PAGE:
The Socialist 20 March 2019 |
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New Zealand mosque terror atrocity: workers' struggle can cut off far right
photo Paul Mattsson (Click to enlarge)
Rob Williams, Socialist Party executive committee
Millions woke up on the morning of 15 March in shock to learn of the mass shooting at two mosques in Christchurch, New Zealand.
It soon became clear this was a brutal far-right terrorist act, which left 50 Muslim worshippers at Friday prayers dead, and many others injured. Many of those affected were refugees from warzones such as Syria, who saw New Zealand as a safe haven.
Horrifically, the attack was streamed live. It took hours to remove videos from social media platforms.
The attacker, Brenton Harrison Tarrant, was born in Australia. He was active on extreme right-wing forums, and declared in an online manifesto: "For once, the person that will be called a fascist, is an actual fascist."
This is another warning to the labour and trade union movement and working-class communities worldwide of the need to build a united movement to defeat the far right.
Last year, killings by the far right were at the highest level for over 20 years in the United States, according to the Anti-Defamation League. This included the white supremacist attack on a Pittsburgh synagogue that killed eleven people.
In 2011, Anders Breivik murdered 77 people, mostly at a summer camp of the youth wing of the Norwegian Labour Party.
In Britain, we have seen the murder of Jo Cox MP, and the attack on the Finsbury Park Mosque. Police are reportedly treating a stabbing in west London on 16 March as a terrorist incident inspired by the far right.
We have also seen terror attacks by right-wing political Islamists. The Socialist Party completely condemns these, just as we do the far right.
The Christchurch attack has shown the hypocrisy of the establishment political parties in New Zealand and elsewhere, whose polices have helped legitimise the policies of the far right.
The Labour-led New Zealand government blames the lack of gun control. But New Zealand Labour is in coalition with the right-wing populist New Zealand First party, which has an anti-immigrant agenda. It only dropped its election promise to hold referendums on reducing the political rights of the indigenous Maori population in exchange for becoming part of the government coalition.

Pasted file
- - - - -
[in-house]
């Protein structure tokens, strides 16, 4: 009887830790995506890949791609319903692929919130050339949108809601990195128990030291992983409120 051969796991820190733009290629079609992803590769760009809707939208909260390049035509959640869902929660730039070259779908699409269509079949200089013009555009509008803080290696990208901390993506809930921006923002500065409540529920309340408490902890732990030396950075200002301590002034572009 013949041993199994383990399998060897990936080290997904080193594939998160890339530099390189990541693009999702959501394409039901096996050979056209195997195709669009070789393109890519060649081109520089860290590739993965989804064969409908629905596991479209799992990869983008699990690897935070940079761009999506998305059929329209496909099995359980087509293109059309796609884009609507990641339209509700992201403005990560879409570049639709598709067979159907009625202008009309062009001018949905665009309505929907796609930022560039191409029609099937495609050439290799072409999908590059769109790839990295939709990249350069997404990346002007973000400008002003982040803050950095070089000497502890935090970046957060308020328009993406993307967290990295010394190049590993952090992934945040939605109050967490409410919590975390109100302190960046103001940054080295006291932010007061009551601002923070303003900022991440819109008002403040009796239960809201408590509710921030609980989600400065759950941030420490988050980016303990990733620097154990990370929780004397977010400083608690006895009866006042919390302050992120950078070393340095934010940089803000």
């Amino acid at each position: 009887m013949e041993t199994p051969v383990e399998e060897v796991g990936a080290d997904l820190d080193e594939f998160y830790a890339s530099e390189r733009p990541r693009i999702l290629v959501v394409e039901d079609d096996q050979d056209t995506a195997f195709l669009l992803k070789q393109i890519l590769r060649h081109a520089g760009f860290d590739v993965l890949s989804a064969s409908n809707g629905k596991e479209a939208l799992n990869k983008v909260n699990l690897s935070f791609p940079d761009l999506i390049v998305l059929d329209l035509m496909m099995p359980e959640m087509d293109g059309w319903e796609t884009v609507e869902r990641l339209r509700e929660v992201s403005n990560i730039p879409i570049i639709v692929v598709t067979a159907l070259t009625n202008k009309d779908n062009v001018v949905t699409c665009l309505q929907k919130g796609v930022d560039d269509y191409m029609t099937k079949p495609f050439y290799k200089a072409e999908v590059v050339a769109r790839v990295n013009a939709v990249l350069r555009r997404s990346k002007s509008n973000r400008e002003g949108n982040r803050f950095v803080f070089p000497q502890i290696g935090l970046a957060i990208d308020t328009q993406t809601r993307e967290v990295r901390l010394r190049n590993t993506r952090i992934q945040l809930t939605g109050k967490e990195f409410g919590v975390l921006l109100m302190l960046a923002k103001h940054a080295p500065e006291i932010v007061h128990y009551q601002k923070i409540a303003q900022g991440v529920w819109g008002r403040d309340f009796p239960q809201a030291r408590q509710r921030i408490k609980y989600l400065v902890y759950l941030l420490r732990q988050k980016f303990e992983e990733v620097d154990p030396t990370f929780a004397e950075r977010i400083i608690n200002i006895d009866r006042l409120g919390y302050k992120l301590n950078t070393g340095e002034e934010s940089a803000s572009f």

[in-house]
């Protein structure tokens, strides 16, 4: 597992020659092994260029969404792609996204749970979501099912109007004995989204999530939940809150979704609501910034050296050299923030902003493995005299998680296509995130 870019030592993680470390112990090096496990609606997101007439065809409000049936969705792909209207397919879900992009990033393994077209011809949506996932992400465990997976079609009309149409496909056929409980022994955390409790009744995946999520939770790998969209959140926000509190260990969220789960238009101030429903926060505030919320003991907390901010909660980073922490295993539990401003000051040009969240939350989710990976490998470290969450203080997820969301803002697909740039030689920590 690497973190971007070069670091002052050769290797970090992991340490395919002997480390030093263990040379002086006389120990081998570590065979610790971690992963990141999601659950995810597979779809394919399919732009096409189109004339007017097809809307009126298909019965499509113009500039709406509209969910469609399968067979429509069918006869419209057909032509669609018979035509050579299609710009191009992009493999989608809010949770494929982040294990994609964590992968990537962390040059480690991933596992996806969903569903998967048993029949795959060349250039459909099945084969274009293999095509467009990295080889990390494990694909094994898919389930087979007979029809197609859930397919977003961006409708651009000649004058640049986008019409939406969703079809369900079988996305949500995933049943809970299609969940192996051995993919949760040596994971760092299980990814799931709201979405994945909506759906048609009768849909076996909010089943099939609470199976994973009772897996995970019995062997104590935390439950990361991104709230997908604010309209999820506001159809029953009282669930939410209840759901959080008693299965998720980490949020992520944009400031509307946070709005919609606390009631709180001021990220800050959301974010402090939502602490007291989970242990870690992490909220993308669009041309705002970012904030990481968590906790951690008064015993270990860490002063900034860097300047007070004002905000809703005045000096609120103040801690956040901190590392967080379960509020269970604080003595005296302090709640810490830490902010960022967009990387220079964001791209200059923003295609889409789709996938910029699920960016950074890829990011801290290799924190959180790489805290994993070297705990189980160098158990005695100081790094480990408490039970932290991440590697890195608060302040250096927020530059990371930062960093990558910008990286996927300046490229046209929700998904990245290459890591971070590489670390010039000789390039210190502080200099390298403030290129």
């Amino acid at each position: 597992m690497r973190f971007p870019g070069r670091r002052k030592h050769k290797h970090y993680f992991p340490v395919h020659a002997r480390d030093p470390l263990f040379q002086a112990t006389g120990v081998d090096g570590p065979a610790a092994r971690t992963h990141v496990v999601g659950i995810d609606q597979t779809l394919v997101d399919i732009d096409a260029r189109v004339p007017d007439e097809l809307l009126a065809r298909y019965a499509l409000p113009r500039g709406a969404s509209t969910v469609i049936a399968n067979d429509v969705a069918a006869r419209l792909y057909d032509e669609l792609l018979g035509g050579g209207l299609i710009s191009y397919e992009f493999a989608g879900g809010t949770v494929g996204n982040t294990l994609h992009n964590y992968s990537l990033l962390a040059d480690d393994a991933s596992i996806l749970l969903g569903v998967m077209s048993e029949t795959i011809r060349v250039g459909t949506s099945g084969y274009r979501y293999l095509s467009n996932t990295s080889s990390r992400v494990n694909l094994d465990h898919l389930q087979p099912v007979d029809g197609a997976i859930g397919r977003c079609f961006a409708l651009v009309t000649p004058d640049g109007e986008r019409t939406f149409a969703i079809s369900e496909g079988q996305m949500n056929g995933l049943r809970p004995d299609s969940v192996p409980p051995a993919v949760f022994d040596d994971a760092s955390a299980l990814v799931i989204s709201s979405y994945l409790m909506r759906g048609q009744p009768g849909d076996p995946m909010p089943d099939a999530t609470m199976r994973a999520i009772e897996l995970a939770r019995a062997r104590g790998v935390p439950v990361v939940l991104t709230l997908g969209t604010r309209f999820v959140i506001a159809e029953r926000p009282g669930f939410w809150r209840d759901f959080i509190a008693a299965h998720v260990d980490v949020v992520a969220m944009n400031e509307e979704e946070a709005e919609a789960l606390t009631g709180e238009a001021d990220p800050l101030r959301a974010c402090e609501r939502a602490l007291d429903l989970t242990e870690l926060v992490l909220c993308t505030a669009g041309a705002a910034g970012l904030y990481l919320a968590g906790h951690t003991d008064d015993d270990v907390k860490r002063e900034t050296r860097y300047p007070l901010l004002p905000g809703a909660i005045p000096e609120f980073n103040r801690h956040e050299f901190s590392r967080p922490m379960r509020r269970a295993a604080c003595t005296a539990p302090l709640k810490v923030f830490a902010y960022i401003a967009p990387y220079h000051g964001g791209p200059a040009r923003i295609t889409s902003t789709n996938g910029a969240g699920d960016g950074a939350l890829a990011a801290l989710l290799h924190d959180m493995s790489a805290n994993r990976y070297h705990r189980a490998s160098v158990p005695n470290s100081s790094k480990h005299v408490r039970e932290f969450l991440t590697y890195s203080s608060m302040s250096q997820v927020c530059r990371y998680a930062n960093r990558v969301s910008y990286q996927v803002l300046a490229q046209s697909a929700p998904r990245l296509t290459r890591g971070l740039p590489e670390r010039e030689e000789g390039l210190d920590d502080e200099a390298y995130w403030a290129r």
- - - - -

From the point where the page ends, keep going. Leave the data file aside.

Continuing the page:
The Indonesian government has now called in the Australian ambassador after right-wing Queensland senator Fraser Anning tweeted: "Does anyone still dispute the link between Muslim immigration and violence?"
In a statement shared by an Australian journalist on Twitter, Anning also wrote: "As always, left-wing politicians and the media will rush to claim that the causes of today's shootings lie with gun laws or those who hold nationalist views, but this is all clichéd nonsense.
"The real cause of bloodshed on New Zealand streets today is the immigration programme which allowed Muslim fanatics to migrate to New Zealand in the first place."
This outrageous racism is in stark contrast to the magnificent support and solidarity of ordinary working-class people from all communities, both in New Zealand and globally.
This attack is in the context of rising instability in a period or global capitalist crisis in the decade since the financial crisis and the Great Recession. The working class has shown great fighting capacity around the world in defence of living standards and the gains made in the post-war period, now threatened by rapacious capitalism.
This has included New Zealand. In the last year, nurses, teachers, public servants, railway workers, cleaners, bus drivers, fast food workers, airport workers, dockers, and even junior doctors have taken strike action in pursuit of improved wages and conditions.
This has come after a decade when workers' action has been at a low ebb. Workers have been forced to fight as the Labour-led coalition has continued with the austerity policies very similar to the previous conservative National Party administration.
The role of so-called Labour governments like this has helped create a political vacuum which the far right can try to fill. Both in New Zealand and elsewhere, the labour and trade union movement, if it is prepared to fight, is the key force to combat the far right, which seeks to divide the working class in defence of big business.
In Britain, a composite motion originally written by Socialist Party members in general union Unite at last year's union policy conference means that Unite's policy is to launch a 'Jobs, homes not racism' campaign. This in turn has now become official Trade Union Congress policy.
This would link the fight against austerity and for socialist policies to the need for united workers' action to isolate the far right, which is trying to exploit the establishment crisis over Brexit for its own ends.
A key necessity is for the unions and Jeremy Corbyn to mobilise workers to fight for a general election to get rid of the Tories, and for a left Labour government on a socialist programme.
The horrendous events in Christchurch have shocked the world. Many will be asking: what is the way forward? The response must be mass workers' action. Individual terrorism only plays into the hands of the capitalists and the far right.